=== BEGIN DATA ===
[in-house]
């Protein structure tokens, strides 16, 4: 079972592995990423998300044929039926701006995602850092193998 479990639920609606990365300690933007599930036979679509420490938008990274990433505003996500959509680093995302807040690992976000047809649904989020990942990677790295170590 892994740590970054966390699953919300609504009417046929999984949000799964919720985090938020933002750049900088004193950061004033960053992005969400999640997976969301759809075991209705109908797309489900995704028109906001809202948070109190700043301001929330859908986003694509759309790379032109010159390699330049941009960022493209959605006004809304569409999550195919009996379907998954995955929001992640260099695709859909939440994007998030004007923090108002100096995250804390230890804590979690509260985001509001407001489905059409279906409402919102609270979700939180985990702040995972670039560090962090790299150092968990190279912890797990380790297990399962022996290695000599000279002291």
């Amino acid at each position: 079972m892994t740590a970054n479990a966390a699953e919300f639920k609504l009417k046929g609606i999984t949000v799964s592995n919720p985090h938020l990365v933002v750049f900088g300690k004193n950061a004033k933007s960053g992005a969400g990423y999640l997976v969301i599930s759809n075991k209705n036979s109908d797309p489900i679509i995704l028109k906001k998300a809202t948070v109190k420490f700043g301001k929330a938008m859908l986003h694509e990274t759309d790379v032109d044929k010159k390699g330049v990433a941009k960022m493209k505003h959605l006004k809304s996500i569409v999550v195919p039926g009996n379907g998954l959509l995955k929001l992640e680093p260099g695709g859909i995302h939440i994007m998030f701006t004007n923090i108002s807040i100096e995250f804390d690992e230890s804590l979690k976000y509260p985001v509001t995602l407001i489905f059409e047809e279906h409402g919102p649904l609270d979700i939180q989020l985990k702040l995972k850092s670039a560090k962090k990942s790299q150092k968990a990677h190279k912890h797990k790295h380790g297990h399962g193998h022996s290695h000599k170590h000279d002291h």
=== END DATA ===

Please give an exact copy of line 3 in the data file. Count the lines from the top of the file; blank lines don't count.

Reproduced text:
């Amino acid at each position: 079972m892994t740590a970054n479990a966390a699953e919300f639920k609504l009417k046929g609606i999984t949000v799964s592995n919720p985090h938020l990365v933002v750049f900088g300690k004193n950061a004033k933007s960053g992005a969400g990423y999640l997976v969301i599930s759809n075991k209705n036979s109908d797309p489900i679509i995704l028109k906001k998300a809202t948070v109190k420490f700043g301001k929330a938008m859908l986003h694509e990274t759309d790379v032109d044929k010159k390699g330049v990433a941009k960022m493209k505003h959605l006004k809304s996500i569409v999550v195919p039926g009996n379907g998954l959509l995955k929001l992640e680093p260099g695709g859909i995302h939440i994007m998030f701006t004007n923090i108002s807040i100096e995250f804390d690992e230890s804590l979690k976000y509260p985001v509001t995602l407001i489905f059409e047809e279906h409402g919102p649904l609270d979700i939180q989020l985990k702040l995972k850092s670039a560090k962090k990942s790299q150092k968990a990677h190279k912890h797990k790295h380790g297990h399962g193998h022996s290695h000599k170590h000279d002291h």